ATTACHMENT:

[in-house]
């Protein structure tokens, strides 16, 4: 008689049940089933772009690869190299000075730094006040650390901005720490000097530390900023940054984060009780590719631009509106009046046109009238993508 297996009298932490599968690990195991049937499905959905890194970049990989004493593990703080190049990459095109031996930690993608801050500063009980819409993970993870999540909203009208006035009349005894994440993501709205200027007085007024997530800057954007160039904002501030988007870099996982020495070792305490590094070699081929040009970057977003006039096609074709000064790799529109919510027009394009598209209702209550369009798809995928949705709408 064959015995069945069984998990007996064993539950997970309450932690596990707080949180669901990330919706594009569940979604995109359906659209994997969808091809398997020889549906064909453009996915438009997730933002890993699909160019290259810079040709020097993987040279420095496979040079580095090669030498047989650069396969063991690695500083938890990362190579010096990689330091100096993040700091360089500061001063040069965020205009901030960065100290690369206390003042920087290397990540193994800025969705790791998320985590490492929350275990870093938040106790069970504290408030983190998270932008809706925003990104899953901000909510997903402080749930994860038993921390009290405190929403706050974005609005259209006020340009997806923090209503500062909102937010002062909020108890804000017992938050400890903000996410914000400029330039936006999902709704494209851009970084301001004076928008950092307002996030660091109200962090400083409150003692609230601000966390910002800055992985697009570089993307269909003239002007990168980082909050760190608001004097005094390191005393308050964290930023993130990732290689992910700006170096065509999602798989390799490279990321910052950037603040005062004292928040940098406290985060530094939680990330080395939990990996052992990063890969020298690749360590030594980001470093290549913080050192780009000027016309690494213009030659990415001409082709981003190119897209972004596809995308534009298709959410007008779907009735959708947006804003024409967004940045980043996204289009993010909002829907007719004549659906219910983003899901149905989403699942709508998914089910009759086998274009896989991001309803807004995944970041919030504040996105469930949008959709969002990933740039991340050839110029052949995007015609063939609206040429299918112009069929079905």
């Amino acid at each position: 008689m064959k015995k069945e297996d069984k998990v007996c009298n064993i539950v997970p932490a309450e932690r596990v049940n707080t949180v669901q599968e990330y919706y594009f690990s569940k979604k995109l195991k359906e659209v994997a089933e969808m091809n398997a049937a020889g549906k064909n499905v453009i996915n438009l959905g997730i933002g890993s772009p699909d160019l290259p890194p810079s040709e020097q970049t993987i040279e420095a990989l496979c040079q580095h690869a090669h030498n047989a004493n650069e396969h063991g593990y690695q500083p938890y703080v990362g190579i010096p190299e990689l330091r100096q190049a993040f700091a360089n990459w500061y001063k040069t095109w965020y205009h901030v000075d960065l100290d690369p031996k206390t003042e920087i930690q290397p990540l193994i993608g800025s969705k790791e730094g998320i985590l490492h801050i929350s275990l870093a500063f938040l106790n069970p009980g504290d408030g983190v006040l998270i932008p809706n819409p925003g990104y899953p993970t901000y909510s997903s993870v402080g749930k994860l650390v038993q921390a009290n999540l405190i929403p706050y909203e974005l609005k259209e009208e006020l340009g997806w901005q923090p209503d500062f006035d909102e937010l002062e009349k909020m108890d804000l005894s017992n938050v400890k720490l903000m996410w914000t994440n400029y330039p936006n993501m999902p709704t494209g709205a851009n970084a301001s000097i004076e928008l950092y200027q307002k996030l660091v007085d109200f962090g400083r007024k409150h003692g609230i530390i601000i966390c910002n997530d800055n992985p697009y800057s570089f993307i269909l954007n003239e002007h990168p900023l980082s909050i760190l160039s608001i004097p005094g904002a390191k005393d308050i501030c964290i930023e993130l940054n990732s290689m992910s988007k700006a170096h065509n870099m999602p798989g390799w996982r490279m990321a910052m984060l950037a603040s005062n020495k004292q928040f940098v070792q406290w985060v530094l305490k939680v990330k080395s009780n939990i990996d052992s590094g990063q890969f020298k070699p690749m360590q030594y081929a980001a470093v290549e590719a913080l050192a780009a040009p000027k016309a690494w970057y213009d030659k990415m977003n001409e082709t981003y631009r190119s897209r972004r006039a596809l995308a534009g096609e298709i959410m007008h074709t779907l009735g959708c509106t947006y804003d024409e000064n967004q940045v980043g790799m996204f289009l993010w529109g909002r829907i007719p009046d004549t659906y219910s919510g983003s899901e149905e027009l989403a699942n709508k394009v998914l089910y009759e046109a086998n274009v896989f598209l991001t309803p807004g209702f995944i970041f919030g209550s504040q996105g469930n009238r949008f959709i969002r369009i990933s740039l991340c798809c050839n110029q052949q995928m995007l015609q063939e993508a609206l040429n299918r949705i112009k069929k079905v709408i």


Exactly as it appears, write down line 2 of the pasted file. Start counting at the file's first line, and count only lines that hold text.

């Protein structure tokens, strides 16, 4: 008689049940089933772009690869190299000075730094006040650390901005720490000097530390900023940054984060009780590719631009509106009046046109009238993508 297996009298932490599968690990195991049937499905959905890194970049990989004493593990703080190049990459095109031996930690993608801050500063009980819409993970993870999540909203009208006035009349005894994440993501709205200027007085007024997530800057954007160039904002501030988007870099996982020495070792305490590094070699081929040009970057977003006039096609074709000064790799529109919510027009394009598209209702209550369009798809995928949705709408 064959015995069945069984998990007996064993539950997970309450932690596990707080949180669901990330919706594009569940979604995109359906659209994997969808091809398997020889549906064909453009996915438009997730933002890993699909160019290259810079040709020097993987040279420095496979040079580095090669030498047989650069396969063991690695500083938890990362190579010096990689330091100096993040700091360089500061001063040069965020205009901030960065100290690369206390003042920087290397990540193994800025969705790791998320985590490492929350275990870093938040106790069970504290408030983190998270932008809706925003990104899953901000909510997903402080749930994860038993921390009290405190929403706050974005609005259209006020340009997806923090209503500062909102937010002062909020108890804000017992938050400890903000996410914000400029330039936006999902709704494209851009970084301001004076928008950092307002996030660091109200962090400083409150003692609230601000966390910002800055992985697009570089993307269909003239002007990168980082909050760190608001004097005094390191005393308050964290930023993130990732290689992910700006170096065509999602798989390799490279990321910052950037603040005062004292928040940098406290985060530094939680990330080395939990990996052992990063890969020298690749360590030594980001470093290549913080050192780009000027016309690494213009030659990415001409082709981003190119897209972004596809995308534009298709959410007008779907009735959708947006804003024409967004940045980043996204289009993010909002829907007719004549659906219910983003899901149905989403699942709508998914089910009759086998274009896989991001309803807004995944970041919030504040996105469930949008959709969002990933740039991340050839110029052949995007015609063939609206040429299918112009069929079905």